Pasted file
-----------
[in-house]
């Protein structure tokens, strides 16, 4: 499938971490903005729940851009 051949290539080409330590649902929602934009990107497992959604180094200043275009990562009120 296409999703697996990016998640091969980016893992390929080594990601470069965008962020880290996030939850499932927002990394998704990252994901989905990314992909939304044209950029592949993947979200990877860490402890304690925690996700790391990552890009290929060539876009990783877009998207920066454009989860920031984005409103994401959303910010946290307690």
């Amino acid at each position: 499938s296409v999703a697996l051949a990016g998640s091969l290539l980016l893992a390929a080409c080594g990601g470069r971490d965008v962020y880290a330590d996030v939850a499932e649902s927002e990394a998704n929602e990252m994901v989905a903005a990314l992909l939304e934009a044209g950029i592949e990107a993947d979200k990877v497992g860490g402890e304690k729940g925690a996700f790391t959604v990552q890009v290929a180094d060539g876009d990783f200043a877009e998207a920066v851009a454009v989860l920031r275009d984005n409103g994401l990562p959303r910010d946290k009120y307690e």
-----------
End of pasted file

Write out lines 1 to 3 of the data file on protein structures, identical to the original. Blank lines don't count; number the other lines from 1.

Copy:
[in-house]
């Protein structure tokens, strides 16, 4: 499938971490903005729940851009 051949290539080409330590649902929602934009990107497992959604180094200043275009990562009120 296409999703697996990016998640091969980016893992390929080594990601470069965008962020880290996030939850499932927002990394998704990252994901989905990314992909939304044209950029592949993947979200990877860490402890304690925690996700790391990552890009290929060539876009990783877009998207920066454009989860920031984005409103994401959303910010946290307690």
């Amino acid at each position: 499938s296409v999703a697996l051949a990016g998640s091969l290539l980016l893992a390929a080409c080594g990601g470069r971490d965008v962020y880290a330590d996030v939850a499932e649902s927002e990394a998704n929602e990252m994901v989905a903005a990314l992909l939304e934009a044209g950029i592949e990107a993947d979200k990877v497992g860490g402890e304690k729940g925690a996700f790391t959604v990552q890009v290929a180094d060539g876009d990783f200043a877009e998207a920066v851009a454009v989860l920031r275009d984005n409103g994401l990562p959303r910010d946290k009120y307690e």